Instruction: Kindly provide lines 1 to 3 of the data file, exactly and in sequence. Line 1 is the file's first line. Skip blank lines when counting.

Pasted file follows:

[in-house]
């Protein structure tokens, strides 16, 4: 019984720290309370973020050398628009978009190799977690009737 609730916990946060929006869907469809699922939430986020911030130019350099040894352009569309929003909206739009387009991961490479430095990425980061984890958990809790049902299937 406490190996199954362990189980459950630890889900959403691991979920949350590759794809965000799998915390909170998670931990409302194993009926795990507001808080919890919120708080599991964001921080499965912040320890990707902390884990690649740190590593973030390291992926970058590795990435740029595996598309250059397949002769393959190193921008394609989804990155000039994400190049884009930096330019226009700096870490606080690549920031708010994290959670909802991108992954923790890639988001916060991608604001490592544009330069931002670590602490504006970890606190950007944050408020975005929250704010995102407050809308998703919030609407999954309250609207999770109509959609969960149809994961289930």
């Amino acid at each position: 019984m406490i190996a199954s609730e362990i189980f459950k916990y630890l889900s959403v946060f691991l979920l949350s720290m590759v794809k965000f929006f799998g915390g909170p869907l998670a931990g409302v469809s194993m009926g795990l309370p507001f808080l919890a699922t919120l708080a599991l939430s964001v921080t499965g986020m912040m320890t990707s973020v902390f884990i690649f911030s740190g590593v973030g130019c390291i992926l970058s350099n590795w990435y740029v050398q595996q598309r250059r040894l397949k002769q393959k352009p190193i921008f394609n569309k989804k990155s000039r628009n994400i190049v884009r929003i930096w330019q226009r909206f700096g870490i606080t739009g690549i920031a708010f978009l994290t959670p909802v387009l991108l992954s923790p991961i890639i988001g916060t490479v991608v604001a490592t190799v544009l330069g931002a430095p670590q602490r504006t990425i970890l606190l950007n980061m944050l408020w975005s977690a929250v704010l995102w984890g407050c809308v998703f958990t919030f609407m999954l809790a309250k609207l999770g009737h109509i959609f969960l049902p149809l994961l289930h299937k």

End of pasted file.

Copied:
[in-house]
């Protein structure tokens, strides 16, 4: 019984720290309370973020050398628009978009190799977690009737 609730916990946060929006869907469809699922939430986020911030130019350099040894352009569309929003909206739009387009991961490479430095990425980061984890958990809790049902299937 406490190996199954362990189980459950630890889900959403691991979920949350590759794809965000799998915390909170998670931990409302194993009926795990507001808080919890919120708080599991964001921080499965912040320890990707902390884990690649740190590593973030390291992926970058590795990435740029595996598309250059397949002769393959190193921008394609989804990155000039994400190049884009930096330019226009700096870490606080690549920031708010994290959670909802991108992954923790890639988001916060991608604001490592544009330069931002670590602490504006970890606190950007944050408020975005929250704010995102407050809308998703919030609407999954309250609207999770109509959609969960149809994961289930």
């Amino acid at each position: 019984m406490i190996a199954s609730e362990i189980f459950k916990y630890l889900s959403v946060f691991l979920l949350s720290m590759v794809k965000f929006f799998g915390g909170p869907l998670a931990g409302v469809s194993m009926g795990l309370p507001f808080l919890a699922t919120l708080a599991l939430s964001v921080t499965g986020m912040m320890t990707s973020v902390f884990i690649f911030s740190g590593v973030g130019c390291i992926l970058s350099n590795w990435y740029v050398q595996q598309r250059r040894l397949k002769q393959k352009p190193i921008f394609n569309k989804k990155s000039r628009n994400i190049v884009r929003i930096w330019q226009r909206f700096g870490i606080t739009g690549i920031a708010f978009l994290t959670p909802v387009l991108l992954s923790p991961i890639i988001g916060t490479v991608v604001a490592t190799v544009l330069g931002a430095p670590q602490r504006t990425i970890l606190l950007n980061m944050l408020w975005s977690a929250v704010l995102w984890g407050c809308v998703f958990t919030f609407m999954l809790a309250k609207l999770g009737h109509i959609f969960l049902p149809l994961l289930h299937k």